From Midwest Orthopaedics at Rush University Medical Center

Last year, Holly Barocio, 34 of Chicago, skated with gusto onto the ice, ready to defendHolly2.jpg her co-ed hockey team’s championship title. She never thought that rather than skating away with a trophy in hand, she would be carried off the ice by an ambulance.

Holly remembers the moment she was injured vividly. “Every part of me went left except for my foot. My blade got caught in a groove in the ice and I immediately felt acute pain. After that, I think I was in a state of shock trying to understand what happened.”To make matters worse, her team lost by a two point margin. She says it didn’t help that her teammate and husband, Jason, also left the game when he accompanied her to the hospital. “My husband and I have this brain synergy. We always know where the other is on the ice without even looking.”

At the emergency room, Holly was told she had a clean break and likely wouldn’t need surgery. However, she was not confident in this assessment and sought a second opinion.

“Without a doubt Rush kept coming up, specifically Dr. Kamran Hamid’s name,” she explains. “I liked him right out of the gate; he had great bedside manner and a level of attention and care that I found unique.”


“I liked him right out of the gate; he had great bedside manner and a level of attention and care that I found unique.”


Dr. Hamid took thoughtful measures to consider how Holly’s treatment would affect her commitment to return to hockey. He performed a “Stability Test” to definitively determine whether she needed surgery or not. The results confirmed that her ankle was unstable and would benefit from a surgery.

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Dr. Hamid used a special low-profile metal plate that he felt would best accommodate Holly’s ability to skate. This plate lies closer to the bone to have less irritation with a skate while still providing excellent stability.

Holly’s recovery revolved around her passion for hockey. “I was direct with Dr. Hamid and told him, this is not a deterrent for me. I will return to hockey.” In fact, she was determined to help her team qualify for playoffs. “I am going to play hockey again no matter what. That is how much I enjoy the sport,” she remembers telling Dr. Hamid. “I have a hard time seeing myself as a non-hockey player.”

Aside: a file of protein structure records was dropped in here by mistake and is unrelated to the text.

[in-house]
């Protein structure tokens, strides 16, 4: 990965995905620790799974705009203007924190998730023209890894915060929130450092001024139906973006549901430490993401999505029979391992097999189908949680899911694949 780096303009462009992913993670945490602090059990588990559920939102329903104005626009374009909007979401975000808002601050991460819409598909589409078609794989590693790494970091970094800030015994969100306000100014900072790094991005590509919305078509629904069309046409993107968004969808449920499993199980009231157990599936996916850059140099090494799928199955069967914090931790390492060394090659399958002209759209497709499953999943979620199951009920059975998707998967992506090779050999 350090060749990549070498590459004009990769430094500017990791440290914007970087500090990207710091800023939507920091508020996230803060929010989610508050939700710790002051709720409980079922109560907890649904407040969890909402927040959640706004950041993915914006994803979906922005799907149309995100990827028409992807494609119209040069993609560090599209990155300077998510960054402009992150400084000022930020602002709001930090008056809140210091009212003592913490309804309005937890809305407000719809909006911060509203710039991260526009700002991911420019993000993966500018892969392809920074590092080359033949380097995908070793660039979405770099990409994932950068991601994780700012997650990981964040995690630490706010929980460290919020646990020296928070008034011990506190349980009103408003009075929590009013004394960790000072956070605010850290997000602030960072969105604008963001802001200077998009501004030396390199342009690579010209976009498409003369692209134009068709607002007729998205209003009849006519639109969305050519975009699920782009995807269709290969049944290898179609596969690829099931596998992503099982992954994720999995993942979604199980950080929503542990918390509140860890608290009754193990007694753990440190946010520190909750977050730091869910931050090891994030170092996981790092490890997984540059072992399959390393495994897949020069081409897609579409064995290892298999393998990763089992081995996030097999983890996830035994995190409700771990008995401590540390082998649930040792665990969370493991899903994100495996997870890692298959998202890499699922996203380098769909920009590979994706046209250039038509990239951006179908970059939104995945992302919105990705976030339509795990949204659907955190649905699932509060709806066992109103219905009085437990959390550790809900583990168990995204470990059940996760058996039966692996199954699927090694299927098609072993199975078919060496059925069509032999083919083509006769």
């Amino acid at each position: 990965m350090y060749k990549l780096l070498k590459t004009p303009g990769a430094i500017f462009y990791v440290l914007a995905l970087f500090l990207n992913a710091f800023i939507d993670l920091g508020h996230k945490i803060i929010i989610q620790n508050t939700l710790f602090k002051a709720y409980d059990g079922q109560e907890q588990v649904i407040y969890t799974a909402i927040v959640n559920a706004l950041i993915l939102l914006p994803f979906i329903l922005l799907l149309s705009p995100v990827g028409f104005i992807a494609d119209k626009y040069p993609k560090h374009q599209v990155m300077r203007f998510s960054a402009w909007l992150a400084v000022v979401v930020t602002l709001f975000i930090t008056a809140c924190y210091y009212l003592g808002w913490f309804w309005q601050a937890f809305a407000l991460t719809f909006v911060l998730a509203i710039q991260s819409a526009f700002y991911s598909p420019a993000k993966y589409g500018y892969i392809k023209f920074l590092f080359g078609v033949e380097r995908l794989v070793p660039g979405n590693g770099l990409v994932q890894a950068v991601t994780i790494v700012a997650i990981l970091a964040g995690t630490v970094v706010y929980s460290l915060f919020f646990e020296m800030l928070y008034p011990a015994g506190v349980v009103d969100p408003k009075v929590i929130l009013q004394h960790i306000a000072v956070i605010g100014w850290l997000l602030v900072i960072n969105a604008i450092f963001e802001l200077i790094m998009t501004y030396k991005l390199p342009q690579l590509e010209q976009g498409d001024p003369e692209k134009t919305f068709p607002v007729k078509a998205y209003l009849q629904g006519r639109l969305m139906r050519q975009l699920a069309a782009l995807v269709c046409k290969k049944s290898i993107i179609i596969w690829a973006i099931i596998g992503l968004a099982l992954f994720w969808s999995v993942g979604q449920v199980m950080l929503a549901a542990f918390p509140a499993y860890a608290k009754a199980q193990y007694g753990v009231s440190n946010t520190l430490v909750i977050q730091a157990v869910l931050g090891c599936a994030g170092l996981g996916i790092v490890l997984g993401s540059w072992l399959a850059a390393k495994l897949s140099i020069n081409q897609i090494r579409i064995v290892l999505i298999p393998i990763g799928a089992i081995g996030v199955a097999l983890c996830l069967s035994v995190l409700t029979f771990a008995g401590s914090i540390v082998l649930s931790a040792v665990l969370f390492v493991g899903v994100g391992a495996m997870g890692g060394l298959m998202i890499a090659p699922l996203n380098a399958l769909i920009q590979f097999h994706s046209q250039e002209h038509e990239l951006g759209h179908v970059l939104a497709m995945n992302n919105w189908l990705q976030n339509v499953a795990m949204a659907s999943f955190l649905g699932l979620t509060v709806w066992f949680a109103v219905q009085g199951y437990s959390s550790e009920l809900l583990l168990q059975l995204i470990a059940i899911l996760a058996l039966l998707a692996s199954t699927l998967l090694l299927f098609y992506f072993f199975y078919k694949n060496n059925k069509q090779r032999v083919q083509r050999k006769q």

Now, equipped with her newly repaired ankle, Holly has officially returned to her second home on the ice and reports, “I have been smiling non-stop! No pain, no discomfort.”

Joffrey Ballet Partners with MOR, RUMC

the joffrey ballet

Sports medicine and foot and ankle specialists from Midwest Orthopaedics at Rush (MOR), who are also on staff at Rush University Medical Center (RUMC), have been selected to serve as preferred medical providers for The Joffrey Ballet, the world-class dance company located in Chicago.

The Joffrey Ballet is the newest professional athletic organization for which this practice provides medical care. MOR physicians are also medical providers for Hubbard Street Dance Chicago, the Chicago White Sox, the Chicago Fire Soccer Club, and the Chicago Bulls.

Dr. Simon Lee, foot and ankle orthopedic surgeon and Dr. Leda Ghannad, sports medicine physician, will serve as head physicians for The Joffrey Ballet. Colleagues Drs. Johnny Lin and Kamran Hamid, also foot and ankle orthopedic specialists will round out the medical team for The Joffrey Ballet.

“We will work with the on-site ballet therapists to help the dancers perform in optimal condition, and if an injury does occur, we can immediately provide the required care to minimize time away from performing,” explains Dr. Lee.